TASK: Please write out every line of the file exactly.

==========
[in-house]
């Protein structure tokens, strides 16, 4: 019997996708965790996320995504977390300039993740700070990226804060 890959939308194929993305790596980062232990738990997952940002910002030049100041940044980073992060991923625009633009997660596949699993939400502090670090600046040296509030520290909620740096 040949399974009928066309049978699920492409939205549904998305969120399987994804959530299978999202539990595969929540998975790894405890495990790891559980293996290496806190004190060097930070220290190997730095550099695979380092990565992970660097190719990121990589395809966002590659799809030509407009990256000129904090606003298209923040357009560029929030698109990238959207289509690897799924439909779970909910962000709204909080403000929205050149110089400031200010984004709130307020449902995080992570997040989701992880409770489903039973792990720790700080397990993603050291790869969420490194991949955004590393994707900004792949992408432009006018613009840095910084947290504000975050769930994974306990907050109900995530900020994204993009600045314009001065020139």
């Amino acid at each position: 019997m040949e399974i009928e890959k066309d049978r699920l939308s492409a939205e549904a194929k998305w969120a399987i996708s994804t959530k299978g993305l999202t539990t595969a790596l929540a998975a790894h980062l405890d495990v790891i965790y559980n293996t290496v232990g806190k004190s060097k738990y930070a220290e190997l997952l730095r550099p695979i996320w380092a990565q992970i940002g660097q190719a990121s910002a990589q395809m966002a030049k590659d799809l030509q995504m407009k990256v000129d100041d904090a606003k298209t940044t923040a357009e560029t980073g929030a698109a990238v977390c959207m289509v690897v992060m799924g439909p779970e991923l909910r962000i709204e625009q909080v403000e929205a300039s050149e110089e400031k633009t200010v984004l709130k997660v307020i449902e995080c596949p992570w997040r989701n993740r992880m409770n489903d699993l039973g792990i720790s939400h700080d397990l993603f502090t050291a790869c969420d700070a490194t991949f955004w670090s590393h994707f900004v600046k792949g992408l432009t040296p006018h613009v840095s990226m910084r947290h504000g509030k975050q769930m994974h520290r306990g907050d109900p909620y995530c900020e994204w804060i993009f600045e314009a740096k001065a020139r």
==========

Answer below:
[in-house]
């Protein structure tokens, strides 16, 4: 019997996708965790996320995504977390300039993740700070990226804060 890959939308194929993305790596980062232990738990997952940002910002030049100041940044980073992060991923625009633009997660596949699993939400502090670090600046040296509030520290909620740096 040949399974009928066309049978699920492409939205549904998305969120399987994804959530299978999202539990595969929540998975790894405890495990790891559980293996290496806190004190060097930070220290190997730095550099695979380092990565992970660097190719990121990589395809966002590659799809030509407009990256000129904090606003298209923040357009560029929030698109990238959207289509690897799924439909779970909910962000709204909080403000929205050149110089400031200010984004709130307020449902995080992570997040989701992880409770489903039973792990720790700080397990993603050291790869969420490194991949955004590393994707900004792949992408432009006018613009840095910084947290504000975050769930994974306990907050109900995530900020994204993009600045314009001065020139």
């Amino acid at each position: 019997m040949e399974i009928e890959k066309d049978r699920l939308s492409a939205e549904a194929k998305w969120a399987i996708s994804t959530k299978g993305l999202t539990t595969a790596l929540a998975a790894h980062l405890d495990v790891i965790y559980n293996t290496v232990g806190k004190s060097k738990y930070a220290e190997l997952l730095r550099p695979i996320w380092a990565q992970i940002g660097q190719a990121s910002a990589q395809m966002a030049k590659d799809l030509q995504m407009k990256v000129d100041d904090a606003k298209t940044t923040a357009e560029t980073g929030a698109a990238v977390c959207m289509v690897v992060m799924g439909p779970e991923l909910r962000i709204e625009q909080v403000e929205a300039s050149e110089e400031k633009t200010v984004l709130k997660v307020i449902e995080c596949p992570w997040r989701n993740r992880m409770n489903d699993l039973g792990i720790s939400h700080d397990l993603f502090t050291a790869c969420d700070a490194t991949f955004w670090s590393h994707f900004v600046k792949g992408l432009t040296p006018h613009v840095s990226m910084r947290h504000g509030k975050q769930m994974h520290r306990g907050d109900p909620y995530c900020e994204w804060i993009f600045e314009a740096k001065a020139r």